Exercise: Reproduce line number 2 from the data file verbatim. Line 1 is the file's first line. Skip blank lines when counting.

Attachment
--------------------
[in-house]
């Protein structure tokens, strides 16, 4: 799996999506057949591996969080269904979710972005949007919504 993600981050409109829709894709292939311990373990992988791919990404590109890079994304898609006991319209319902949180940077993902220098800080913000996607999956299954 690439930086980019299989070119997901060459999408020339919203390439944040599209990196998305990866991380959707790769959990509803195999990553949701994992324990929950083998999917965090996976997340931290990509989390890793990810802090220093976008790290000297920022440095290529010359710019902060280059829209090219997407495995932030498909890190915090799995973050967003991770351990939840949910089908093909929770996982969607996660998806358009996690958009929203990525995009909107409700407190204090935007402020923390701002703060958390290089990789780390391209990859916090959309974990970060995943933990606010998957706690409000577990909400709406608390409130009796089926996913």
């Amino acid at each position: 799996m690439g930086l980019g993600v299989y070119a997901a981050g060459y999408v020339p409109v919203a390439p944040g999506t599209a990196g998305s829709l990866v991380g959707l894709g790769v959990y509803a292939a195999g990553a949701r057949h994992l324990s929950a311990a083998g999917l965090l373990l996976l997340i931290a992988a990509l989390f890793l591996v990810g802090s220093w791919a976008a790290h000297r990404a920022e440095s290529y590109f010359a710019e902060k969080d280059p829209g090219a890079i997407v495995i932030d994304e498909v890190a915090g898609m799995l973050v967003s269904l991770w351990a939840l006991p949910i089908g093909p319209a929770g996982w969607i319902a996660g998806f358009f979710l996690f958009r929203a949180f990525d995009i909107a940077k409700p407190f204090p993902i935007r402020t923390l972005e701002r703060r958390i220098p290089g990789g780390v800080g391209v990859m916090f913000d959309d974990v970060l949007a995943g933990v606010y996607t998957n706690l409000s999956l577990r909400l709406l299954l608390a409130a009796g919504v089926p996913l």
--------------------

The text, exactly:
């Protein structure tokens, strides 16, 4: 799996999506057949591996969080269904979710972005949007919504 993600981050409109829709894709292939311990373990992988791919990404590109890079994304898609006991319209319902949180940077993902220098800080913000996607999956299954 690439930086980019299989070119997901060459999408020339919203390439944040599209990196998305990866991380959707790769959990509803195999990553949701994992324990929950083998999917965090996976997340931290990509989390890793990810802090220093976008790290000297920022440095290529010359710019902060280059829209090219997407495995932030498909890190915090799995973050967003991770351990939840949910089908093909929770996982969607996660998806358009996690958009929203990525995009909107409700407190204090935007402020923390701002703060958390290089990789780390391209990859916090959309974990970060995943933990606010998957706690409000577990909400709406608390409130009796089926996913």